“In any case, while it is all very well to talk of 'turning points', one can surely only recognise such moments in retrospect. Naturally, when one looks back to such instances today, they may indeed take the appearance of being crucial, precious moments in one's life; but of course, at the time, this was not the impression one had. Rather, it was as though one had available a never-ending number of days, months, years in which to sort out the vagaries of one's relationship with Miss Kenton; an infinite number of further opportunities in which to remedy the effect of this or that misunderstanding. There was surely nothing to indicate at the time that such evidently small incidents would render whole dreams forever irredeemable.”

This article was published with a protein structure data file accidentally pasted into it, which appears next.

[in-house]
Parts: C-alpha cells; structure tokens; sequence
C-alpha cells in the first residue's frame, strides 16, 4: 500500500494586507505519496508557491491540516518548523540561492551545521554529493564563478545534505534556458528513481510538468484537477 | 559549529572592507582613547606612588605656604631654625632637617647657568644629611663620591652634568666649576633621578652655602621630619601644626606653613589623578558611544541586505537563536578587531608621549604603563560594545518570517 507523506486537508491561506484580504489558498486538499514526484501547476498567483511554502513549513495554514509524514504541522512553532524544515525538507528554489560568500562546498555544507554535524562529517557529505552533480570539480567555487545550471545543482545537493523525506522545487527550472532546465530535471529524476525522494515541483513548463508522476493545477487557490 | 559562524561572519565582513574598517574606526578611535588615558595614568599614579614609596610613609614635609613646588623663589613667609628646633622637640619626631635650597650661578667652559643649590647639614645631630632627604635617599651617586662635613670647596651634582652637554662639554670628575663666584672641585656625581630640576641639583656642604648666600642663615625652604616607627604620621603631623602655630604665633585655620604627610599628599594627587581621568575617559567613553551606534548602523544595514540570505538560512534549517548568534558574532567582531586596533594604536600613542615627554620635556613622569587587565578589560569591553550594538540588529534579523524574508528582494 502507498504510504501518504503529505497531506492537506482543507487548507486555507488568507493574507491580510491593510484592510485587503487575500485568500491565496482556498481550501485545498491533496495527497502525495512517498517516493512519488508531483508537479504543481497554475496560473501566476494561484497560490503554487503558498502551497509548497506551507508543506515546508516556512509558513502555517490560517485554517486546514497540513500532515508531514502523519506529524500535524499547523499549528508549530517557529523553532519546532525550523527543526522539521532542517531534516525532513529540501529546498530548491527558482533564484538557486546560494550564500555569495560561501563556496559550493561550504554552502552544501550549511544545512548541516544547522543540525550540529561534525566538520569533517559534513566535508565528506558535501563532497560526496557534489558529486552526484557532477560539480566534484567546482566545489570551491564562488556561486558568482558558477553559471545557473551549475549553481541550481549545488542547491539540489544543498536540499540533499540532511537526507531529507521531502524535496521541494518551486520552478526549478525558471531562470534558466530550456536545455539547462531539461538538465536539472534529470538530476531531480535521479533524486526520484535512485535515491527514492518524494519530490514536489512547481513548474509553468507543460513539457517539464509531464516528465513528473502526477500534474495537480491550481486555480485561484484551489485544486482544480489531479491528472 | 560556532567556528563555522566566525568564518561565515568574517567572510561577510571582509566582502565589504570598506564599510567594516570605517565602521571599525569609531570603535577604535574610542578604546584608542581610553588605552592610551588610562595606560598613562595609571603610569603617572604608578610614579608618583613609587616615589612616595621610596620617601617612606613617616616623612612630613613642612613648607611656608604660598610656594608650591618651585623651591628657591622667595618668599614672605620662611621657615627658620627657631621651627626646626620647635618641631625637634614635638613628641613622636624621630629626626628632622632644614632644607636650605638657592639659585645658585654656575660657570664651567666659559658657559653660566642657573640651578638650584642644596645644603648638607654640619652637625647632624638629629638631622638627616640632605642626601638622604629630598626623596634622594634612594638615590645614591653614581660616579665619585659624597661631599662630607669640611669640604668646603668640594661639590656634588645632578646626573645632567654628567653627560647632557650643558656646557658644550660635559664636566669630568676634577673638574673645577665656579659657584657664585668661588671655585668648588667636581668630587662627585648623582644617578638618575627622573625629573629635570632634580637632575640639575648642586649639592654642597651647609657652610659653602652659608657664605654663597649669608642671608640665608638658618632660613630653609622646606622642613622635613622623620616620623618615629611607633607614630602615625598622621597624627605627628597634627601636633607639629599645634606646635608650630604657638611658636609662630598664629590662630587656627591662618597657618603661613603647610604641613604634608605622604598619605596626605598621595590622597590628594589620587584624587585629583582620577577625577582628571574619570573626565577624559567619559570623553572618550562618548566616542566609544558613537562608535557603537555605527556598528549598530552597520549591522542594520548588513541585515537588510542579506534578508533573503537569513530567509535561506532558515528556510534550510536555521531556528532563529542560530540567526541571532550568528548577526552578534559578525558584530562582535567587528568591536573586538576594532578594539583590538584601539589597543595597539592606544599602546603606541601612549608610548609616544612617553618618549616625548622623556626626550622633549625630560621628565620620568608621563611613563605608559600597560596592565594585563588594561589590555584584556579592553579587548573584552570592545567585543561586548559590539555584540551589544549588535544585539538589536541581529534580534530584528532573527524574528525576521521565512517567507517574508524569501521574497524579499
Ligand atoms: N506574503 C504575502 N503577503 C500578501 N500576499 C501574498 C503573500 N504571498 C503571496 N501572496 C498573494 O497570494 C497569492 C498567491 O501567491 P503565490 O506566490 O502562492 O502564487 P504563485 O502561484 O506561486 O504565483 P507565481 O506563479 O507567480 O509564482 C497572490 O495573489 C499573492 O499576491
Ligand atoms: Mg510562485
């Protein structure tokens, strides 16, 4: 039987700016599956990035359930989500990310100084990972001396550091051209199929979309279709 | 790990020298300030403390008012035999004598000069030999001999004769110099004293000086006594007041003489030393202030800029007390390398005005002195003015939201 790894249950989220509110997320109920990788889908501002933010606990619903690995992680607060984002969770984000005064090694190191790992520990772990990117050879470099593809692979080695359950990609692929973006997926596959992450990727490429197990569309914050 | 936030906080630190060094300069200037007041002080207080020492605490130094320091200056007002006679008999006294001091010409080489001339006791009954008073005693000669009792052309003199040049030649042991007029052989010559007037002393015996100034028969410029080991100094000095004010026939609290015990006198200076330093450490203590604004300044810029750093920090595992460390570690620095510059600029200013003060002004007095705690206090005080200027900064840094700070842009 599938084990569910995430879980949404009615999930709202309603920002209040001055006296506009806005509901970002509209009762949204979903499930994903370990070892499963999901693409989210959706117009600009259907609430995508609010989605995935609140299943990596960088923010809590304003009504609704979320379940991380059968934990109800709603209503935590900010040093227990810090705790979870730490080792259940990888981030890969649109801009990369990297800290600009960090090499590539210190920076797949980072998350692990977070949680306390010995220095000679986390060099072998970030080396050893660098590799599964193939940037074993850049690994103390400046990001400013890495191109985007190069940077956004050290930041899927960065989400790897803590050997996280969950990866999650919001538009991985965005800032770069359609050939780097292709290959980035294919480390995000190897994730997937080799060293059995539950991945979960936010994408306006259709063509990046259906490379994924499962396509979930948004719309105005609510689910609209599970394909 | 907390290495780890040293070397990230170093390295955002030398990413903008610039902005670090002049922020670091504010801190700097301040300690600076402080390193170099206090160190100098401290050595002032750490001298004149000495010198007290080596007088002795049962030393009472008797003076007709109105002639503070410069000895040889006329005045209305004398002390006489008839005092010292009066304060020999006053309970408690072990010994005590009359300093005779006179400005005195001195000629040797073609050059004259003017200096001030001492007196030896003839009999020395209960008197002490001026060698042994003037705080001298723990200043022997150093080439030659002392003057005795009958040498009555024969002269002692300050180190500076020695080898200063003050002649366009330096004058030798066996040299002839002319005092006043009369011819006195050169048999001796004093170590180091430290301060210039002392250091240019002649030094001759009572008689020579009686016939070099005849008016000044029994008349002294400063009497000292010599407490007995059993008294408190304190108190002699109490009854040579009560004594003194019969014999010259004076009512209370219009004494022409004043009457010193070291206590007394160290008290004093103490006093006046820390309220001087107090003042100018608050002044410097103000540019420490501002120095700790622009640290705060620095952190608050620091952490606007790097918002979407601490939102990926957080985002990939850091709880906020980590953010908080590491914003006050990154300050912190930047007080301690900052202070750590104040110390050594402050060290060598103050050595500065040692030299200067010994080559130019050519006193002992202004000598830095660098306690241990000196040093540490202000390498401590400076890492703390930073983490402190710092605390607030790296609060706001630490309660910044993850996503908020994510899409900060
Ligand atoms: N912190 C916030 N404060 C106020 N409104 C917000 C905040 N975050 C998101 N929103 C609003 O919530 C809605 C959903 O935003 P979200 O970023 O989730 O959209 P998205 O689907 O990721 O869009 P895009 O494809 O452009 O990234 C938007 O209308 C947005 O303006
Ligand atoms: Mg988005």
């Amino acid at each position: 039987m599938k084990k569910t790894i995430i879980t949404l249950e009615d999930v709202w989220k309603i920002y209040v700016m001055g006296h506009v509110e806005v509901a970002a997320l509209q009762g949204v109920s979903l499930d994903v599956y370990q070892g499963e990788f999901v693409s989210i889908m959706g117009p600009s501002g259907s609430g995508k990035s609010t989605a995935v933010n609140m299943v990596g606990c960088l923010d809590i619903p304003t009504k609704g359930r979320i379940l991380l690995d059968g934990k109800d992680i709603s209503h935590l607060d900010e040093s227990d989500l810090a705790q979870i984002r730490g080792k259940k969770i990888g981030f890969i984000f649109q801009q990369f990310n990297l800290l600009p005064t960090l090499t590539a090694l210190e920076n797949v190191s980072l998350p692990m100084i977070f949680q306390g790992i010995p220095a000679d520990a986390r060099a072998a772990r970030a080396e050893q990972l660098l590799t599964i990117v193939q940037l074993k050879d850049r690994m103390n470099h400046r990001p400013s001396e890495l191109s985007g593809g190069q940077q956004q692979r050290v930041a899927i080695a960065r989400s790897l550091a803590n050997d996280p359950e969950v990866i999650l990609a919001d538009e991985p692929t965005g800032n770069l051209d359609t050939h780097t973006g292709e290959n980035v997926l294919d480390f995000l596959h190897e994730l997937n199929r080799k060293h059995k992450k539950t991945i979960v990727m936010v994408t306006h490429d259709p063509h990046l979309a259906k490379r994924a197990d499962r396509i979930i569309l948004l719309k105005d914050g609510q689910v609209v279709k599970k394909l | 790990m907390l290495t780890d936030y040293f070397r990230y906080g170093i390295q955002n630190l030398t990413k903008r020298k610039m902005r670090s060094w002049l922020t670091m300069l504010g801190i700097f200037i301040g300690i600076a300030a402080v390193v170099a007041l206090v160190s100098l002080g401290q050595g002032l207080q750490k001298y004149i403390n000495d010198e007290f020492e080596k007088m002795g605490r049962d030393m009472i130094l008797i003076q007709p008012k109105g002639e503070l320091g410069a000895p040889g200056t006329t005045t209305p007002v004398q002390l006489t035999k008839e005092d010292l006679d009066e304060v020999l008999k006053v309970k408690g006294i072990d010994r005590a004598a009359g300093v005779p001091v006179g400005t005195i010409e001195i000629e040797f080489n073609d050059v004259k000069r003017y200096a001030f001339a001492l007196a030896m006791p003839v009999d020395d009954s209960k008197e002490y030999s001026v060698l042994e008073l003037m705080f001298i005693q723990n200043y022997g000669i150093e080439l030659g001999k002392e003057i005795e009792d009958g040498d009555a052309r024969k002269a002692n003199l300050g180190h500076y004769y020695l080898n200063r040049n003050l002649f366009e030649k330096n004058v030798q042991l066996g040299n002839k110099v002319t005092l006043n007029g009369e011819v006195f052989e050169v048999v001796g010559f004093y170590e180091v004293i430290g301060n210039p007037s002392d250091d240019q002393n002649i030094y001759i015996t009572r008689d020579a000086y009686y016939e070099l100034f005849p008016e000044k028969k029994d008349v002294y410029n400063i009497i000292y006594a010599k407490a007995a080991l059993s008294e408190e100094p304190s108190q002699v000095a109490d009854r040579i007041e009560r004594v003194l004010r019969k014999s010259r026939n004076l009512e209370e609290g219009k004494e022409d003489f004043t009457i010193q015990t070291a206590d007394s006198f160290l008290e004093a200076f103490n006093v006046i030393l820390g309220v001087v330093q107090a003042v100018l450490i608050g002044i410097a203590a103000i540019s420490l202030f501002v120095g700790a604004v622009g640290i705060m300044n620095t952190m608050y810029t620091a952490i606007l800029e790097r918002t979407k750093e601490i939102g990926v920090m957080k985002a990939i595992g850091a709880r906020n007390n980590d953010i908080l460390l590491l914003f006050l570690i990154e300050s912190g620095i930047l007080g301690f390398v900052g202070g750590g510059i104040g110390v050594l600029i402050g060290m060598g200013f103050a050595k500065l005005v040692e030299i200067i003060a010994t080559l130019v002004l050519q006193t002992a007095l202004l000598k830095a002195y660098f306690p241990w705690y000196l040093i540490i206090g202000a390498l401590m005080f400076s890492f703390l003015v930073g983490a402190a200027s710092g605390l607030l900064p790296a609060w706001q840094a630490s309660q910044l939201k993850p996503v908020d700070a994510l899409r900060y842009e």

Kazuo Ishiguro, The Remains of the Day

Ansel Adams
“I have often had a retrospective vision where everything in my past life seems to fall with significance into logical sequence.”
Ansel Adams

David Zindell
“Before, you are wise; after, you are wise. In between you are otherwise”
David Zindell, The Broken God

“The historian is a prophet facing backwards.”
Friedrich von Schlegel, Philosophical Fragments

Wallace Stegner